A fermentation-powered thermopneumatic pump for biomedical applications

yeast - micropump - drug delivery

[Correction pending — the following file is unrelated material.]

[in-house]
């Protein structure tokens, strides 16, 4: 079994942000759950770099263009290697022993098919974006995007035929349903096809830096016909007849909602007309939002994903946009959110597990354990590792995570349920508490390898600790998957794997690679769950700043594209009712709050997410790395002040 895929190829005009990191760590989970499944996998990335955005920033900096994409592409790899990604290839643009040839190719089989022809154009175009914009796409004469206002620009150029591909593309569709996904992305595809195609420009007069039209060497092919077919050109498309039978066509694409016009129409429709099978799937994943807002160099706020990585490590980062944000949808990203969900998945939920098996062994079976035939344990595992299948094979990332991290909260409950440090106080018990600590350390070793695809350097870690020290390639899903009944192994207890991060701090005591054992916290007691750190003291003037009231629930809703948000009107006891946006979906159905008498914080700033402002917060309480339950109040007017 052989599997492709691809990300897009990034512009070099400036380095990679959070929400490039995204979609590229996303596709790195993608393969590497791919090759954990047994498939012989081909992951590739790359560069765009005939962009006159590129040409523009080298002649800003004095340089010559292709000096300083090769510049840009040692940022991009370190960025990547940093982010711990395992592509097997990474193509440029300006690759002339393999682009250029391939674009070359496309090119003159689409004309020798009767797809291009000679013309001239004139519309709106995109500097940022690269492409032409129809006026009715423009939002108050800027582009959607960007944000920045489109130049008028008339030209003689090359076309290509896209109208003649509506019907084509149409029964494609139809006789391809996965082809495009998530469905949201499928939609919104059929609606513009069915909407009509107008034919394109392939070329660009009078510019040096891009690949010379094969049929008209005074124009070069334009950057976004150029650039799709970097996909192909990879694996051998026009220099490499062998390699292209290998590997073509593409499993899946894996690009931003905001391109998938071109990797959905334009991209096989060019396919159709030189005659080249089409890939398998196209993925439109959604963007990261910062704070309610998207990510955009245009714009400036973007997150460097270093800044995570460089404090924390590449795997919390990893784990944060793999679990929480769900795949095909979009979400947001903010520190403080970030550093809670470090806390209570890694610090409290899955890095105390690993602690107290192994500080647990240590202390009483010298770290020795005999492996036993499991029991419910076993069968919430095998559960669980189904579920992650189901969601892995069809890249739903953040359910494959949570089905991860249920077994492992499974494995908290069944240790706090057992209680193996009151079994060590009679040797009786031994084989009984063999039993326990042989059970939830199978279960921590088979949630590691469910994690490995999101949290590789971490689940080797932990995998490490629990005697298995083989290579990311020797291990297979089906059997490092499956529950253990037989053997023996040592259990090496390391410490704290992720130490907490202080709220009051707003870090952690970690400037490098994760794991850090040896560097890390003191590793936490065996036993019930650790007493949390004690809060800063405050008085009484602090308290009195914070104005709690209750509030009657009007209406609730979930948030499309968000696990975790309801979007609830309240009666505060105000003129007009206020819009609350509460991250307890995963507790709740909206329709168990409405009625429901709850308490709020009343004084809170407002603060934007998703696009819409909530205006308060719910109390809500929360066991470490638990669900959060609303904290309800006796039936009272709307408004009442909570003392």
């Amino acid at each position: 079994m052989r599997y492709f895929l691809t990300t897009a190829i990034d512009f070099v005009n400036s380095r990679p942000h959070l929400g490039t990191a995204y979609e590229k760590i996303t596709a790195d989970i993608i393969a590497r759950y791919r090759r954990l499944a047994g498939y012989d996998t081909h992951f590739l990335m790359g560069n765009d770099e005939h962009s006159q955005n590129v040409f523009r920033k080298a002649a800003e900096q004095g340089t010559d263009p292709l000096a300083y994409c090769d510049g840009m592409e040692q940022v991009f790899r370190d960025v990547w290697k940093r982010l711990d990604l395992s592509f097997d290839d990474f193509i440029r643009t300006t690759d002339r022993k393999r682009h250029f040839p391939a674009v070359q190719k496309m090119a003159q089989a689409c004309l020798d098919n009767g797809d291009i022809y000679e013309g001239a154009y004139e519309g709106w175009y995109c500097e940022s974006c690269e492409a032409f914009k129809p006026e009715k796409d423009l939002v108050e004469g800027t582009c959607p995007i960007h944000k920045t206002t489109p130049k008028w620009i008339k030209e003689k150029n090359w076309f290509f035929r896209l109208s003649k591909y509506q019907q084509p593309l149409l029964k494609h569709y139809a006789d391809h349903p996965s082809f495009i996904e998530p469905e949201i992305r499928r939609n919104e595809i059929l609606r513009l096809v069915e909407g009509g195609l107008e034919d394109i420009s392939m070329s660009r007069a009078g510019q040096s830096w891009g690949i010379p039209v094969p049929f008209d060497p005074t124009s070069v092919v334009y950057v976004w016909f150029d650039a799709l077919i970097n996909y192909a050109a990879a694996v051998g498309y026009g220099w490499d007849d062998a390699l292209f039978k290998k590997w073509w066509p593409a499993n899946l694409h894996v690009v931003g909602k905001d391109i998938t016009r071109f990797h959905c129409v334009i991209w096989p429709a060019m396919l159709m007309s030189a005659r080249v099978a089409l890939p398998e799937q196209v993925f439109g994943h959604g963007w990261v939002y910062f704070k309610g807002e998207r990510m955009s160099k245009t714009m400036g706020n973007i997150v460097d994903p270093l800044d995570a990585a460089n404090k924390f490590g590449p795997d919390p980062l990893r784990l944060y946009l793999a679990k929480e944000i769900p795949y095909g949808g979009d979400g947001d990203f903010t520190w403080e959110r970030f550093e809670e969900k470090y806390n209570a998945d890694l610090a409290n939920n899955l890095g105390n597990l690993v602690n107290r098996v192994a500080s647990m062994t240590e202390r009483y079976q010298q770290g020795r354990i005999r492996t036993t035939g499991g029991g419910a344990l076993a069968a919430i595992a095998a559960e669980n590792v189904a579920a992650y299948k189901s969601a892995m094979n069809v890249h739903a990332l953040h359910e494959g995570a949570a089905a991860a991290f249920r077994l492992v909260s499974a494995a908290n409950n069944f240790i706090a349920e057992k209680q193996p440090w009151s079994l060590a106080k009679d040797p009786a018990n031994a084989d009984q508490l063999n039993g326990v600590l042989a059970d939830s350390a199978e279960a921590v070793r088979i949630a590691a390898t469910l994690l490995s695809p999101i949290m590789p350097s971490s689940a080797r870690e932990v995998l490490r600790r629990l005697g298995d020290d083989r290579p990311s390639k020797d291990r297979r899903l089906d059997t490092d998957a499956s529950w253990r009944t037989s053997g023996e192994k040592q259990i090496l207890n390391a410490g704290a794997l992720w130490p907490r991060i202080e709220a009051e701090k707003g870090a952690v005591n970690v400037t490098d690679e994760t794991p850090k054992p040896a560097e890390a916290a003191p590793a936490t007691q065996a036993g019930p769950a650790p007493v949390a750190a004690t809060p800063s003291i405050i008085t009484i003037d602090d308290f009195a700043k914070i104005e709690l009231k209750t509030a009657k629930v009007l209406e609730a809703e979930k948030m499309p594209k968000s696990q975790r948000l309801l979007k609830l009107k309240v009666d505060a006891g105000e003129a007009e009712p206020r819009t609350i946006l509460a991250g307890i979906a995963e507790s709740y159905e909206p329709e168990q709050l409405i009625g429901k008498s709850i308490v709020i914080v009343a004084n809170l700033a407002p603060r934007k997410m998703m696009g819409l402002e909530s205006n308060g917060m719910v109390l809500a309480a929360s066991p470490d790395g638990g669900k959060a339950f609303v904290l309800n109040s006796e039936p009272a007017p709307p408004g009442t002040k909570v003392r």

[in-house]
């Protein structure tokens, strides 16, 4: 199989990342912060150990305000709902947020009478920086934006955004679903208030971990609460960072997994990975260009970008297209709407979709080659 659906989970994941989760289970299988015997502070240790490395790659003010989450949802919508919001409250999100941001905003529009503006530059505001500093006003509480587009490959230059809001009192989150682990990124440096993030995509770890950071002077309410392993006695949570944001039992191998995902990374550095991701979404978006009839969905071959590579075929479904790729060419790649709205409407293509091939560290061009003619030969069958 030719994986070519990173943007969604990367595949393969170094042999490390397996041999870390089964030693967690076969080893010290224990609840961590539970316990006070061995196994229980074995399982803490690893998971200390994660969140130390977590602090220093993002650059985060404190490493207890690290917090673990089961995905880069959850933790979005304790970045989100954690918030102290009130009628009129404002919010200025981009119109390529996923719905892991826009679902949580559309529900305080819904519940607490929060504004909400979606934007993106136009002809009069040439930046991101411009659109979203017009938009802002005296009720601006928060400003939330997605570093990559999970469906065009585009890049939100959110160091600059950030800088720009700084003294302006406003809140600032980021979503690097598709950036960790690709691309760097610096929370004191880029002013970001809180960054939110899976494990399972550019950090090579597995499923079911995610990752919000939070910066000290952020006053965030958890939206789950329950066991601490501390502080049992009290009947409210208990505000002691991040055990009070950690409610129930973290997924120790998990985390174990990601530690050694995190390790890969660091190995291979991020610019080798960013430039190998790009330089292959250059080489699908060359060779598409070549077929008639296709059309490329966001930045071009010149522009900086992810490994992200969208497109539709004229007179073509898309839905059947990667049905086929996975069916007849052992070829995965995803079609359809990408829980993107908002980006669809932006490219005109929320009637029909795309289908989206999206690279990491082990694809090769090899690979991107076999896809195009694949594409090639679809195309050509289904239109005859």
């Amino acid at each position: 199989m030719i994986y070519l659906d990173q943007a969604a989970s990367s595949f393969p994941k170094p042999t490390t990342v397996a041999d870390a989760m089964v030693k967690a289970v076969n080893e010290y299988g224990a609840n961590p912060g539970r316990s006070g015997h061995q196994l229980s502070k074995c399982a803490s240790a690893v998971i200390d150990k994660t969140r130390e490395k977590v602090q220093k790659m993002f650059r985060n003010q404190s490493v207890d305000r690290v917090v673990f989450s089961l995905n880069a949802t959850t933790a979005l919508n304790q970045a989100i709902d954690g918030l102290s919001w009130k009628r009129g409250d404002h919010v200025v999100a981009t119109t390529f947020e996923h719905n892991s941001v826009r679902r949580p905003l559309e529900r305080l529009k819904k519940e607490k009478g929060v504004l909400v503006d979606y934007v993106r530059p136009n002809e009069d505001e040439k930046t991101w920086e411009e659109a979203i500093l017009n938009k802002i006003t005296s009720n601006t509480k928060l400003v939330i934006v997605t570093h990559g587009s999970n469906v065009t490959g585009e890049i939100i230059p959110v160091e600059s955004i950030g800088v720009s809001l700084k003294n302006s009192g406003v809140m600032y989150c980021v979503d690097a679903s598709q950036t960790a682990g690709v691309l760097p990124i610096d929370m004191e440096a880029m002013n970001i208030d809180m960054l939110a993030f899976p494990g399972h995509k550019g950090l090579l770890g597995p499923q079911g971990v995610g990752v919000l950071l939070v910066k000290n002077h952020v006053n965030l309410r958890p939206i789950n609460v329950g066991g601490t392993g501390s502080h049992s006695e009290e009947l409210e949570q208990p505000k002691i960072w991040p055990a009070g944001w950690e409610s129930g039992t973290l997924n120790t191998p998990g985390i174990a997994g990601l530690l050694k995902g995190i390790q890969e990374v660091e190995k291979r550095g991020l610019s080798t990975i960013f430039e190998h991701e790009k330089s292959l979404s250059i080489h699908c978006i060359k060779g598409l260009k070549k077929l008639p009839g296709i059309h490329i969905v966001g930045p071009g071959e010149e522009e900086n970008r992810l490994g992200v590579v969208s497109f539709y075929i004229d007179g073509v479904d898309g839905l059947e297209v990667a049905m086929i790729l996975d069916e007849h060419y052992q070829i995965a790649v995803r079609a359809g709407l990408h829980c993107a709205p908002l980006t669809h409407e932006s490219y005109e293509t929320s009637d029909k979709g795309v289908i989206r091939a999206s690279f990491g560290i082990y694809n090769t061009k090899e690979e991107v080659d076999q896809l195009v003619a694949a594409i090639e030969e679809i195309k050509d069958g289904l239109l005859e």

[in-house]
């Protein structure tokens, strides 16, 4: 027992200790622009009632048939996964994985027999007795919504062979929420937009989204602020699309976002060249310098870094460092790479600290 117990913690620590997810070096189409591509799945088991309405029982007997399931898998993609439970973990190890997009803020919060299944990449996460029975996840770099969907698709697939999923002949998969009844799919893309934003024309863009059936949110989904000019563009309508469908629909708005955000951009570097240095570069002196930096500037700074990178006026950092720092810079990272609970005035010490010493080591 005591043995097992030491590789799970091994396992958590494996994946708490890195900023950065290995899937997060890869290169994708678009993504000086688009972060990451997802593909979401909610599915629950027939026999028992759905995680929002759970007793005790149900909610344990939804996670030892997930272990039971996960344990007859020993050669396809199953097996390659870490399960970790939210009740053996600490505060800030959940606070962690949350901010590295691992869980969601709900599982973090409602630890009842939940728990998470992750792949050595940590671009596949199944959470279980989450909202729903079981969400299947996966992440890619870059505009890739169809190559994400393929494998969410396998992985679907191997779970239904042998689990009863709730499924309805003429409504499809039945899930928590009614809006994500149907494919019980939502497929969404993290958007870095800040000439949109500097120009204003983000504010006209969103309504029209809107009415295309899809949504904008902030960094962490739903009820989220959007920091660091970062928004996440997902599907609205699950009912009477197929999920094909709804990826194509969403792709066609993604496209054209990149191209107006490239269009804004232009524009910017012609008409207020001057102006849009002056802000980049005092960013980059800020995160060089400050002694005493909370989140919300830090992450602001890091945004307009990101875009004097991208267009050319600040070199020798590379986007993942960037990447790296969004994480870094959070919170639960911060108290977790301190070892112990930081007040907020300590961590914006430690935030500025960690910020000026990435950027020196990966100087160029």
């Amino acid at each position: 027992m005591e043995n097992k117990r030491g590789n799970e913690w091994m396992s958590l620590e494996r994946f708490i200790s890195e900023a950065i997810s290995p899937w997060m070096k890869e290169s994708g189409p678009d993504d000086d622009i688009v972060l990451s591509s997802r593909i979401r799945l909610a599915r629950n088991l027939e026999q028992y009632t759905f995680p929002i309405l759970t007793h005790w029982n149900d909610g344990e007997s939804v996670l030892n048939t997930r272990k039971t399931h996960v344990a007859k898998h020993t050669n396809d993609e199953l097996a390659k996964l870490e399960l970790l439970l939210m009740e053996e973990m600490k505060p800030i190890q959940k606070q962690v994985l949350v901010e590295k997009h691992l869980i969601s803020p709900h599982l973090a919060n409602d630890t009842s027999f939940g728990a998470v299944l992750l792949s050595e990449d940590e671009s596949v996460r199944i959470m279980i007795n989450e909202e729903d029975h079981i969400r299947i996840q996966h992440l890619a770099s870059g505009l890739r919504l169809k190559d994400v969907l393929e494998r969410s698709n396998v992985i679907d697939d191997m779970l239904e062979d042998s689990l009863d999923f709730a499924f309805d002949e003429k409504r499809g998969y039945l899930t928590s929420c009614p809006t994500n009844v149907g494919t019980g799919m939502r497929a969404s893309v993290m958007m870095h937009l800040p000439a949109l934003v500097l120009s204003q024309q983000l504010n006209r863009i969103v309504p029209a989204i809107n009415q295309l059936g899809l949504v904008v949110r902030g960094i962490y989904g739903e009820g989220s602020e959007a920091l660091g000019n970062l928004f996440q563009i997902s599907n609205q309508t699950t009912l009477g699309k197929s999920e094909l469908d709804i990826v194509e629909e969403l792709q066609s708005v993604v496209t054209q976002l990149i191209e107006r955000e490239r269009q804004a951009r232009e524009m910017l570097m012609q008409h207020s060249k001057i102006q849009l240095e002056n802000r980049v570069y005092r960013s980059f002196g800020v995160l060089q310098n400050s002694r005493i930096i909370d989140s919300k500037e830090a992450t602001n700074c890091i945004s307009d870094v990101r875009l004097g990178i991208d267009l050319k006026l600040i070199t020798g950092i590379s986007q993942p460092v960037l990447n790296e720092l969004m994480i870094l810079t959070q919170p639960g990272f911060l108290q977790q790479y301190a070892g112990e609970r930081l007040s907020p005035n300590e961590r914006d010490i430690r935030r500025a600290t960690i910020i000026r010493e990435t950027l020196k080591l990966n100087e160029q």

We present a microorganism-powered thermopneumatic pump that utilizes temperature-dependent slow-kinetics gas (carbon dioxide) generating fermentation of yeast as a pressure source. The pump consists of stacked layers of polydimethylsiloxane (PDMS) and a silicon substrate that form a drug reservoir, and a yeast-solution-filled working chamber. The pump operates by the displacement of a drug due to the generation of gas produced via yeast fermentation carried out at skin temperatures. The robustness of yeast allows for long shelf life under extreme environmental conditions (50 °C, >250 MPa, 5–8% humidity). The generation of carbon dioxide is a linear function of time for a given temperature, thus allowing for a controlled volume displacement. A polymeric prototype (dimensions 15 mm × 15 mm × 10 mm) with a slow flow rate of < 0.23 μL min−1 and maximum backpressure of 5.86 kPa capable of continuously pumping for over two hours is presented and characterized.

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